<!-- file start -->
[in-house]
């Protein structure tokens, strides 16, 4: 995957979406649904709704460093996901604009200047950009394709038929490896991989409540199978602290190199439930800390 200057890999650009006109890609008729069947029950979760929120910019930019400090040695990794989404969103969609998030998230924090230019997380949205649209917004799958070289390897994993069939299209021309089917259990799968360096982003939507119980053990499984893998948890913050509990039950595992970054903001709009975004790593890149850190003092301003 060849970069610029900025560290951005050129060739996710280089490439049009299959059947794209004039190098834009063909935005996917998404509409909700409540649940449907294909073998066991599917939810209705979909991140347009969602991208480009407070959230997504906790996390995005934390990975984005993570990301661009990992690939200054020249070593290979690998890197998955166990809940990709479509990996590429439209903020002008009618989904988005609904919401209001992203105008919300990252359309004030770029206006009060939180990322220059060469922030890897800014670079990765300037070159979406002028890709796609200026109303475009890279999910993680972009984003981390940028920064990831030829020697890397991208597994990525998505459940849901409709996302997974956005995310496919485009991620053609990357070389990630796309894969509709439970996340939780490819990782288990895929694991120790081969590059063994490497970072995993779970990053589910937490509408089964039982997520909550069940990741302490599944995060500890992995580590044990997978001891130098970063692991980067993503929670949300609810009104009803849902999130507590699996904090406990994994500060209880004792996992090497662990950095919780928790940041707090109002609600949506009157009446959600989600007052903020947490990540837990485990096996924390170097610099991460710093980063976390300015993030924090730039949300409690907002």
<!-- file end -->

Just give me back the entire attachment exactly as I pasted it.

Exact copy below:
[in-house]
């Protein structure tokens, strides 16, 4: 995957979406649904709704460093996901604009200047950009394709038929490896991989409540199978602290190199439930800390 200057890999650009006109890609008729069947029950979760929120910019930019400090040695990794989404969103969609998030998230924090230019997380949205649209917004799958070289390897994993069939299209021309089917259990799968360096982003939507119980053990499984893998948890913050509990039950595992970054903001709009975004790593890149850190003092301003 060849970069610029900025560290951005050129060739996710280089490439049009299959059947794209004039190098834009063909935005996917998404509409909700409540649940449907294909073998066991599917939810209705979909991140347009969602991208480009407070959230997504906790996390995005934390990975984005993570990301661009990992690939200054020249070593290979690998890197998955166990809940990709479509990996590429439209903020002008009618989904988005609904919401209001992203105008919300990252359309004030770029206006009060939180990322220059060469922030890897800014670079990765300037070159979406002028890709796609200026109303475009890279999910993680972009984003981390940028920064990831030829020697890397991208597994990525998505459940849901409709996302997974956005995310496919485009991620053609990357070389990630796309894969509709439970996340939780490819990782288990895929694991120790081969590059063994490497970072995993779970990053589910937490509408089964039982997520909550069940990741302490599944995060500890992995580590044990997978001891130098970063692991980067993503929670949300609810009104009803849902999130507590699996904090406990994994500060209880004792996992090497662990950095919780928790940041707090109002609600949506009157009446959600989600007052903020947490990540837990485990096996924390170097610099991460710093980063976390300015993030924090730039949300409690907002």